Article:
Considering the physical factor as a cause of the muscle activity of the
trapezius muscle there should be no differences between groups of variants
differentiated according to the frequency of repetitions, as measurements
were performed at the beginning of the experiment at the same moment for
all variants. Therefore no differences in normalised IEMG should have
occurred in analysis according to the frequency of movements.
The influence of the frequency of repetitions on the amplitude of the
EMG signal can be explained by an additional psychosocial factor (precision
of the performed task). Awareness of the time pressure and awaiting for the
sound, which impose work pace, cause tension, which is illustrated by
a higher trapezius muscle EMG amplitude. For variant d, where there is an
on-going exercise period, this phenomenon does not occur. The amplitude
of the EMG signal for the d group of variants is lower than for the other
groups. There are statistically significant differences between groups of
variants d and b. This suggests that variants with intermittent load cause
higher tension for the trapezius muscle. This tension is probably caused by

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the psychosocial factor, that is the participants greater attention in variants


with intermittent load (Waersted & Westgaard, 1996). For the deltoid
muscle such a phenomenon does not occur.
The influence of the force level on the trapezius muscle is reflected in
higher values of the normalised IEMG signal for lower force levels.
Analysis according to external force revealed that for the trapezius muscle
there is a noticeable declining tendency in the increasing force of pressing.
The lower the level of force, the higher the precision of the performed task.
In the experiments, the force level was 720% of MVC, that is, the task
imposed the precision of work. The lower the level of force, the more
precision demands, the more difficult the task and, as a consequence, the
higher the tension of the trapezius muscle. Milerad and Ericson (1994)
showed that the degree of precision of the performed task influenced the
load of the trapezius muscle. However, it did not influence the deltoid
muscle. A similar case is presented in our study.
The co-ordination pattern of shoulder muscles seems to be sensitive to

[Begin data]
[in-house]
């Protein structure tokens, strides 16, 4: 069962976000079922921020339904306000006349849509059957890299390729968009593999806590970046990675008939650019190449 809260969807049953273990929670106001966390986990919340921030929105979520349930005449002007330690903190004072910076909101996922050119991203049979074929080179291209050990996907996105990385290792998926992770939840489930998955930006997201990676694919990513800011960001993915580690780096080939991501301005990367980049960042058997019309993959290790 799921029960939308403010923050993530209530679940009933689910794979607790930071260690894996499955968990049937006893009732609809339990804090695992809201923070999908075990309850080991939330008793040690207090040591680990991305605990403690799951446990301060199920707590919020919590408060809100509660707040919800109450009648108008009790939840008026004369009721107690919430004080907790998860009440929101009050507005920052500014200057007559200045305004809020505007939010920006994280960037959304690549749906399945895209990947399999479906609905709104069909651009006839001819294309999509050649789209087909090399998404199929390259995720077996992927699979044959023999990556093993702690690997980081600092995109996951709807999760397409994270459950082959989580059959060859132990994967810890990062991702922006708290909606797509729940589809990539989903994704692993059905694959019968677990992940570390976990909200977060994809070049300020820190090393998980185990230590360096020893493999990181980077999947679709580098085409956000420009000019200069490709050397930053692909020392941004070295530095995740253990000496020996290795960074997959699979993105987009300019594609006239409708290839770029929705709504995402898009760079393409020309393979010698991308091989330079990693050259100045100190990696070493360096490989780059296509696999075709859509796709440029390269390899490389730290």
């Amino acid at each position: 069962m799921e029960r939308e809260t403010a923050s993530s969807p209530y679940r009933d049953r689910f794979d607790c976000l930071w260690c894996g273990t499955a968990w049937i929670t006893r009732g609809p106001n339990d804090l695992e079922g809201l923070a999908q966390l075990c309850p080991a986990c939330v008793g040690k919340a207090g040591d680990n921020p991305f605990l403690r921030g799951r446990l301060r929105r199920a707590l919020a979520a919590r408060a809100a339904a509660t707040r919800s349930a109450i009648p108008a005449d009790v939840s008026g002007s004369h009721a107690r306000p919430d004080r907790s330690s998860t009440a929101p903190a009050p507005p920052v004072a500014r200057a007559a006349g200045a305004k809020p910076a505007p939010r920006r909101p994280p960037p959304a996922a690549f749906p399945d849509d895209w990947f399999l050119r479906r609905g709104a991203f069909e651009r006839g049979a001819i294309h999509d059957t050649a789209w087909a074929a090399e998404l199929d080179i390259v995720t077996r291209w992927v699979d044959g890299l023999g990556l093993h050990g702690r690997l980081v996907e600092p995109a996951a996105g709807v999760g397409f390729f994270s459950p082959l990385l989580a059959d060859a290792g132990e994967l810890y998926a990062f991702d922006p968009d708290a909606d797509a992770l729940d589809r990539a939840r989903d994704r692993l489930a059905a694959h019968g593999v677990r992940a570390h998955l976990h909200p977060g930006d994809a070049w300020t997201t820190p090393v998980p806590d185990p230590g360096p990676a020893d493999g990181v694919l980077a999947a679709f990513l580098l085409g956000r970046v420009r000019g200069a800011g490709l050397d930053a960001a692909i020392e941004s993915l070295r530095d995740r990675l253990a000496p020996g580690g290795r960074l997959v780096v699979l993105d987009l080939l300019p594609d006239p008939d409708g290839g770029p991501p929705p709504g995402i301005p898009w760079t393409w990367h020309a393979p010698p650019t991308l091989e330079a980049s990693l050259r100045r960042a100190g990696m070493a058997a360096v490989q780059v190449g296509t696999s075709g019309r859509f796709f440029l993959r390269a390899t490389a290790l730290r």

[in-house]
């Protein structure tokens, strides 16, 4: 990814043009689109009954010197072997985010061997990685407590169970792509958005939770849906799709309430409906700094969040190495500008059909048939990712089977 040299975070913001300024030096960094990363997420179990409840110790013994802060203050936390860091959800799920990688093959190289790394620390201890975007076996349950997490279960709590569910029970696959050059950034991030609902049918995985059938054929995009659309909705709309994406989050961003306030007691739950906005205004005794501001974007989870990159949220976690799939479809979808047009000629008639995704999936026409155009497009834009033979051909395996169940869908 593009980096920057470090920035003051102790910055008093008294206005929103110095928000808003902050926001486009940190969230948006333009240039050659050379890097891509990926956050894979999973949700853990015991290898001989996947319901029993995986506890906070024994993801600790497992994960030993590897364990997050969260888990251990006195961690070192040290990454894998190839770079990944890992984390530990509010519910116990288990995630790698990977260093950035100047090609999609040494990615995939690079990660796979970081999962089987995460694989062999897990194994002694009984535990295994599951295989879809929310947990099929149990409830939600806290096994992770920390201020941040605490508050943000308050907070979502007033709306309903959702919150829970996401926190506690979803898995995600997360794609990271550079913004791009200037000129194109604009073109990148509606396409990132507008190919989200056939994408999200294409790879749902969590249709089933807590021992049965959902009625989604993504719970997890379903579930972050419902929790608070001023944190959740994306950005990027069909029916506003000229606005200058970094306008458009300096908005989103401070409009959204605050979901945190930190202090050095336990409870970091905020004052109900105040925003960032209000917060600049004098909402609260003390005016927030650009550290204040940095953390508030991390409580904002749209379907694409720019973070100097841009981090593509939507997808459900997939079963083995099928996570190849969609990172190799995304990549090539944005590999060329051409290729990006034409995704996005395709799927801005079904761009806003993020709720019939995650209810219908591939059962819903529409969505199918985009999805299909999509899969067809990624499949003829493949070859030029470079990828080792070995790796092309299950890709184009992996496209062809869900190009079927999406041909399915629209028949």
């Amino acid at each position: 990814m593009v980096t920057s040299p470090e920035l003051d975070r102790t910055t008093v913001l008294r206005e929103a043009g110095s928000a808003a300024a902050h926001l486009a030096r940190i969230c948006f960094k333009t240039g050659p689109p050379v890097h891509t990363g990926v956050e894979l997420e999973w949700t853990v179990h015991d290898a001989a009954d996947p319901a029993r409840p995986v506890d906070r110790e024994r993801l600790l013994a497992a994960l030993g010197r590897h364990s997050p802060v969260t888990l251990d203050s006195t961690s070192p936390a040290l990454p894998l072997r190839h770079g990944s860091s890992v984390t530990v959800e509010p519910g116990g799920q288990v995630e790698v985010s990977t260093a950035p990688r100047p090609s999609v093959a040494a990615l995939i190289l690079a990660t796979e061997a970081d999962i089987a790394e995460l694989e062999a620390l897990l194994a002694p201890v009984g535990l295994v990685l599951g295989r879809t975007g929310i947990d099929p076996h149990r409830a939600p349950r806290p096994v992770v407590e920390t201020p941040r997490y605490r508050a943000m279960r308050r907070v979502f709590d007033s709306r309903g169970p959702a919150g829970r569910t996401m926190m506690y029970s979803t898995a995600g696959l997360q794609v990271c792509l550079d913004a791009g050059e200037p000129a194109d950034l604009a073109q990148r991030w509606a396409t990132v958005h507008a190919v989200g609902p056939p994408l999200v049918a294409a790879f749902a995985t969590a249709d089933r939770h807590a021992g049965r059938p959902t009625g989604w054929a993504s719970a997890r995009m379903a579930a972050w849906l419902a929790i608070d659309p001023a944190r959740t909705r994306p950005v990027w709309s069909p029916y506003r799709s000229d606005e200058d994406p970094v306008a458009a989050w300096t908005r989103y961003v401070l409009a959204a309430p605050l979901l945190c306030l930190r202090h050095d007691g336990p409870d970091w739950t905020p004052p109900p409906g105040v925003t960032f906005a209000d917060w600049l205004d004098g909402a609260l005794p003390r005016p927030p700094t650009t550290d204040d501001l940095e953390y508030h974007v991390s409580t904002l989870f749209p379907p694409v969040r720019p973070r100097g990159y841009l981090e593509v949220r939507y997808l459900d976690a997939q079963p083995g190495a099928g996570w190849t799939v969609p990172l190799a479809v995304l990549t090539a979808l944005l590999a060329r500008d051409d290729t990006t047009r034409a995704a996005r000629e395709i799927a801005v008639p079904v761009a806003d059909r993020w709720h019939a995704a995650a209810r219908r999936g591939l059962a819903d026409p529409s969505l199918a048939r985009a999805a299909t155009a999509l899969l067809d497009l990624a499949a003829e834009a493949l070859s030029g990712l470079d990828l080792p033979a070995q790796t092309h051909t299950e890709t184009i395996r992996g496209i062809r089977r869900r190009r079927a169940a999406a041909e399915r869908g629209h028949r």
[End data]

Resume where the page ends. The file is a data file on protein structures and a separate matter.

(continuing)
mental loads (Waersted et al., 1994). The differences that occurred could
have been caused by the complexity of the task and precision connected
with imposed time sequences, which caused tension because the more
complicated the task, the higher the tension (Waersted & Westgaard, 1996).
It has been proved that the trapezius muscle not only sustains the upper
limb in the defined position but it is also sensitive to the complexity and
difficulty of the task (Nakata, Hagner, & Jonsson, 1993; Waersted & Westgaard, 1996). A similar situation occurred in the present study in which the
task consisted in maintaining the force of pushing at a given level (from
7 to 20% Fmax). Results showed that the higher the level of force, the lower
the amplitude of the EMG signal registered from the trapezius muscle.

5. SUMMARY
1. Hand activities influence the descending part of the trapezius muscle and
do not influence the middle part of the deltoid muscle.
2. The descending part of the trapezius muscle is sensitive to the complexity of
task and the demanded attention whereas the middle part of the deltoid is not.
3. At low levels of force (up to 20% Fmax) of hand activities during
a 25-min task there is no fatigue in the trapezius muscle, whereas the
middle part of the deltoid muscle shows fatigue due to maintaining the
upper limb in a selected position.

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4. It can be concluded that even during work involving fingers only, some
muscles of the arm and shoulder can be influenced by that work, not
only by sustaining the upper limb in a given position.